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May 2010

Google TV: what does it mean for processors?

May 25, 2010

The world of TV is changing rapidly. The recent Semico Spin article by my colleague, Michell Prunty, presents the scenario that is playing out. The entire business model for TV is changing. Over a year ago cable TV companies were reporting that their cable subscriptions were dropping, but their internet business was growing. Clearly, people like Michell were contributing to this trend.

Over the course of the last decade there has been strong growth for TV set-top boxes as well as variations, such as IP-TV and satellite TV. Concurrent with this has been the transition to digital TV and HDTV. Consumer electronics companies are now working on 3DTV. But the new business model presented by Google TV has technical implications as well.

Google’s Android is open source. In terms of a processor it is considered architecture-neutral. It should be noted that the architecture with the dominant market share in DTV, TV STB, etc. is MIPS. The company has worked closely with Google to develop and support a software ecosystem for Android on MIPS-based solutions.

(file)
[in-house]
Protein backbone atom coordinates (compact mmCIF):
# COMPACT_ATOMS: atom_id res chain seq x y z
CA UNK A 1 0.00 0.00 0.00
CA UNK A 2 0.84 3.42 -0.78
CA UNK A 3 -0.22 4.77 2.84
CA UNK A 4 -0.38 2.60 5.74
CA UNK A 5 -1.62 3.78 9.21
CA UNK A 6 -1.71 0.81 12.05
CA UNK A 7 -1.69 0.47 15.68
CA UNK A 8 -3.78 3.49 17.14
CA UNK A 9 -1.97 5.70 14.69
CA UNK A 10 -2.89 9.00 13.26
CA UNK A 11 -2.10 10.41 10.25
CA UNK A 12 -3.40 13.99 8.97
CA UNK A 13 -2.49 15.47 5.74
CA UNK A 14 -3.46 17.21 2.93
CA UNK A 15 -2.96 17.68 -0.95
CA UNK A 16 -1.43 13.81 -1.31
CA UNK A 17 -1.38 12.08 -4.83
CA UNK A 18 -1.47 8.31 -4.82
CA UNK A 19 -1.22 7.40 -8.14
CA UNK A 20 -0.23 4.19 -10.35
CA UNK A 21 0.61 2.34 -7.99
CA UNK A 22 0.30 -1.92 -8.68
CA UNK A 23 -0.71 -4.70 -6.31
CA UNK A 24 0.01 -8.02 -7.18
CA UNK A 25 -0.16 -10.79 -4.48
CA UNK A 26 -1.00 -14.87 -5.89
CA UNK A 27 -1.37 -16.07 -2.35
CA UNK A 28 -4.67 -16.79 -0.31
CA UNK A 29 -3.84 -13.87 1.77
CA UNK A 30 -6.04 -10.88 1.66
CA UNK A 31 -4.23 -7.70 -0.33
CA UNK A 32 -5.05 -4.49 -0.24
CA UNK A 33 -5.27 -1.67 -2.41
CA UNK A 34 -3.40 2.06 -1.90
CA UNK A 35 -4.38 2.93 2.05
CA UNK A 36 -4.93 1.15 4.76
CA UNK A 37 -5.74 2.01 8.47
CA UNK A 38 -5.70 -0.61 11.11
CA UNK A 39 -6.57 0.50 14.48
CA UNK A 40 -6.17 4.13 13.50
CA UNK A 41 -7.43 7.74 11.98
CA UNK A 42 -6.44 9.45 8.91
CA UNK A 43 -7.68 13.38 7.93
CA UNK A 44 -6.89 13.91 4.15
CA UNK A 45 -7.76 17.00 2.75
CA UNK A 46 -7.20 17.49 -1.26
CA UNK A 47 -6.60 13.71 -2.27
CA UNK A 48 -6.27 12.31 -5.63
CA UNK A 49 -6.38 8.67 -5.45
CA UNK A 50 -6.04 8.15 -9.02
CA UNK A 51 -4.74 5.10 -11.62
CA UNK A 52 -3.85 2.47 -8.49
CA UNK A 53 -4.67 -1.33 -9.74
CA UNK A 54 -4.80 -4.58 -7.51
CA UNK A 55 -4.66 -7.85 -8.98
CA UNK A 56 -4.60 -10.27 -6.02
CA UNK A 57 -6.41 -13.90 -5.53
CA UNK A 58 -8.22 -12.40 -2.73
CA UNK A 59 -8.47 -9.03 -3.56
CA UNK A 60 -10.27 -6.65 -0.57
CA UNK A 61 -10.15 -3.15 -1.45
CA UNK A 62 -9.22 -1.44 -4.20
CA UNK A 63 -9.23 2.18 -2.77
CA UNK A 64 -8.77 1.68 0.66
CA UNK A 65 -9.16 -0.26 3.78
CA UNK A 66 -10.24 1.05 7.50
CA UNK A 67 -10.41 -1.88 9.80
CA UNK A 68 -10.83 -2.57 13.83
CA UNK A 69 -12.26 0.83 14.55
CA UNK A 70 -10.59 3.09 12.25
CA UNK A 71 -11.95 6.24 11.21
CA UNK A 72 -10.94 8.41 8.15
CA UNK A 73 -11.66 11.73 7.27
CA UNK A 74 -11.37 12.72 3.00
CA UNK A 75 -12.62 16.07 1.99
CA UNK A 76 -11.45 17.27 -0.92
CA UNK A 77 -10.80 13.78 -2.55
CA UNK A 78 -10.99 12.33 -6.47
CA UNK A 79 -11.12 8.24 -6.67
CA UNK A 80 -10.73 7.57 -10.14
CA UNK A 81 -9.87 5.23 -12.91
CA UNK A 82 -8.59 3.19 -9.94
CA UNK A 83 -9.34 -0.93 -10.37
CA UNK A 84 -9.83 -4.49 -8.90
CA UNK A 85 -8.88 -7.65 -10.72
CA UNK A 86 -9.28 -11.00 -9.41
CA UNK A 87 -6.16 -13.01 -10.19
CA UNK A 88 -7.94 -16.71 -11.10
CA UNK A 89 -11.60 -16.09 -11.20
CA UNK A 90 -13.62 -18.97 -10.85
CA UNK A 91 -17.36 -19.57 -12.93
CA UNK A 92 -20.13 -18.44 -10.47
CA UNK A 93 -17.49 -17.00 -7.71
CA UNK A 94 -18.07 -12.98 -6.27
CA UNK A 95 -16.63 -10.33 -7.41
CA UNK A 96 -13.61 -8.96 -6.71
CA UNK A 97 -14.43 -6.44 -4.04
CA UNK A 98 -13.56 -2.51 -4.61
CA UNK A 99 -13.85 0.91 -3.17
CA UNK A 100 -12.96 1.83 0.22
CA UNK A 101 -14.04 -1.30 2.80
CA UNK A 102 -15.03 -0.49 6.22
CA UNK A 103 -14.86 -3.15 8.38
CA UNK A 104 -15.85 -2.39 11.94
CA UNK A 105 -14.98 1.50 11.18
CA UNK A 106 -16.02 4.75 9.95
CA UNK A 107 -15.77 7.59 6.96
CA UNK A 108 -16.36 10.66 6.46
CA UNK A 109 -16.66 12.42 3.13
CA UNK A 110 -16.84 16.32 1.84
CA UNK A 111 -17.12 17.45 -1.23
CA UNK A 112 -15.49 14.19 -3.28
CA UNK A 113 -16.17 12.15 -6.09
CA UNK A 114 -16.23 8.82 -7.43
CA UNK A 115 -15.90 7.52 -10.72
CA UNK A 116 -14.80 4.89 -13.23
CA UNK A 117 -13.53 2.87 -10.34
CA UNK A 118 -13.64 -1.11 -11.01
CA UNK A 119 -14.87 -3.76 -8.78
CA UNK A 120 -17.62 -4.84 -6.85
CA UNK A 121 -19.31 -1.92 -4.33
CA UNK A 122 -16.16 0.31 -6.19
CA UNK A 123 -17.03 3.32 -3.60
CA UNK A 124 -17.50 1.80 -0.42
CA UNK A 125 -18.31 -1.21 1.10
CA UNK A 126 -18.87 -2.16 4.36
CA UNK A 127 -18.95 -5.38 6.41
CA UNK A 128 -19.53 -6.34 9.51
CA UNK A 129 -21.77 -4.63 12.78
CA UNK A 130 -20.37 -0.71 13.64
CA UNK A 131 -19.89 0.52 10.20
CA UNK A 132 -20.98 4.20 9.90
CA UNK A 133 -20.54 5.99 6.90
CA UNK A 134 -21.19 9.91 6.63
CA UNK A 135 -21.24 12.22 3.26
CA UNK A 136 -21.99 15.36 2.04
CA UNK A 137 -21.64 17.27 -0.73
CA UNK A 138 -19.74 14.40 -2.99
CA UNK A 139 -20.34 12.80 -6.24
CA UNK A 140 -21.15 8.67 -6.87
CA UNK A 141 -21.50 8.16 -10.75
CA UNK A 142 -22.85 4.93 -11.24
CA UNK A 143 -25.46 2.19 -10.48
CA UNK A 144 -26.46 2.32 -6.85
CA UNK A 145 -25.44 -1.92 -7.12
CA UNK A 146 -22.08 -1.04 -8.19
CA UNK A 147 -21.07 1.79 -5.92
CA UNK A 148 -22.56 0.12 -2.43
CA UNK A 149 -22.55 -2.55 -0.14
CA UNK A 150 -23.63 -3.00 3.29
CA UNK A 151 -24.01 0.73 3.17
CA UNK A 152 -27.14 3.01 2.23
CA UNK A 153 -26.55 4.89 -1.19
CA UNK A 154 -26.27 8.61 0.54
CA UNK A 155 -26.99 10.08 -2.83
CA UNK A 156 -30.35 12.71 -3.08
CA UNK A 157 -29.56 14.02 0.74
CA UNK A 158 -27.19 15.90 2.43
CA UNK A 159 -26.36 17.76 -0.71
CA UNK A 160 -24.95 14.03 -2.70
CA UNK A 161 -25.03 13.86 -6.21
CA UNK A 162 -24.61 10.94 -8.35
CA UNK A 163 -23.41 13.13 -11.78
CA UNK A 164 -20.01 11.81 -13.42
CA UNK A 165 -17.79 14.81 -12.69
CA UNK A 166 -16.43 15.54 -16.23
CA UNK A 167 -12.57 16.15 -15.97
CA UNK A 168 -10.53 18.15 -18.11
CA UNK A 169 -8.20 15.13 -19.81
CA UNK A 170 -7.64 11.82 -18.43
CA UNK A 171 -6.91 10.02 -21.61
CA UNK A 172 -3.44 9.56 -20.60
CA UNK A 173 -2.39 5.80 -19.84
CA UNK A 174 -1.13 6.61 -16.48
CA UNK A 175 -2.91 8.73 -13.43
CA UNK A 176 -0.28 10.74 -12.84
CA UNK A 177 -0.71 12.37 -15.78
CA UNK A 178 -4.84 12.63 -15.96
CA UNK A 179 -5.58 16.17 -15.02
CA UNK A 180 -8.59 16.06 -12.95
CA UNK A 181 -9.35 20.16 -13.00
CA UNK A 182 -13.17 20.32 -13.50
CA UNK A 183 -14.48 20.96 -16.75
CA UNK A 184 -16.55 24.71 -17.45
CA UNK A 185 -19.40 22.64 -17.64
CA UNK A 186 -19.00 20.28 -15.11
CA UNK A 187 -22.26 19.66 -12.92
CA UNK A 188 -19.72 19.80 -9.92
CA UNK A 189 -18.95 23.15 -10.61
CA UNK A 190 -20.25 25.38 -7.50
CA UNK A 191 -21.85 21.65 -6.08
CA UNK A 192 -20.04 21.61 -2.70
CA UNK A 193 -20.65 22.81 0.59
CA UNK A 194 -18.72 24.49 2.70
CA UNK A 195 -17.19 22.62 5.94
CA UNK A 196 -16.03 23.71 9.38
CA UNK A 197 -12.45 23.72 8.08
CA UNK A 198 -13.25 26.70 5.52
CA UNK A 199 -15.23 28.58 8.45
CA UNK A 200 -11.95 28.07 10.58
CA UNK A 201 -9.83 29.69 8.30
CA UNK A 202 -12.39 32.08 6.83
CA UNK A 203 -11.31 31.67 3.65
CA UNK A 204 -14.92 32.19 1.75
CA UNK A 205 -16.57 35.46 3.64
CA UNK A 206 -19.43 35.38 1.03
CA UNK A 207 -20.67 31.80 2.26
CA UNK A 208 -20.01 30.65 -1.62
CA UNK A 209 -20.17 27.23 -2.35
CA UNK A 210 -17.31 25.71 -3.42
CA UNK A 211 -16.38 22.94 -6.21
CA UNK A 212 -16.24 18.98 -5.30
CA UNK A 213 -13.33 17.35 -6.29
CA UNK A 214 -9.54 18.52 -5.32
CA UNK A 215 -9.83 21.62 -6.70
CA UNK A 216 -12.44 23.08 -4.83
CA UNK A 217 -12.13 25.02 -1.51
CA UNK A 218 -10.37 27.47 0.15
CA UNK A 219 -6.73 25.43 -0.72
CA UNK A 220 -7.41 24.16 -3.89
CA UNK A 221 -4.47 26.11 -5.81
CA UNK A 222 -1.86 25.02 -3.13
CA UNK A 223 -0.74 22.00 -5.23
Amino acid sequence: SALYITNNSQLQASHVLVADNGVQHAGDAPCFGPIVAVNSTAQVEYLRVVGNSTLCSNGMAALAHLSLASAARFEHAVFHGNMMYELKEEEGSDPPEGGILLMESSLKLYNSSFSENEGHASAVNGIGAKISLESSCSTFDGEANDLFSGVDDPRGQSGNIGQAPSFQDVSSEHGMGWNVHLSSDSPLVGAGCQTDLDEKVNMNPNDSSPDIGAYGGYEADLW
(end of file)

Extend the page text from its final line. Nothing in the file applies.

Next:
The digital home market is an important market for MIPS. It will work hard to maintain its dominant position. Since Android is processor agnostic there will be increased competition from ARM, Power PC and Intel’s Atom. The new platforms will have to deliver the performance and independence that consumers are looking for.

TV is not Dead. Cable is.

A few years ago we ditched our cable subscription. At the time we were constantly annoyed at how often we missed the shows we wanted to watch, and were uninterested in the shows that we were available to watch. The $60 a month seemed like a waste of money –no one in my house was taking advantage of the service, so we cut it.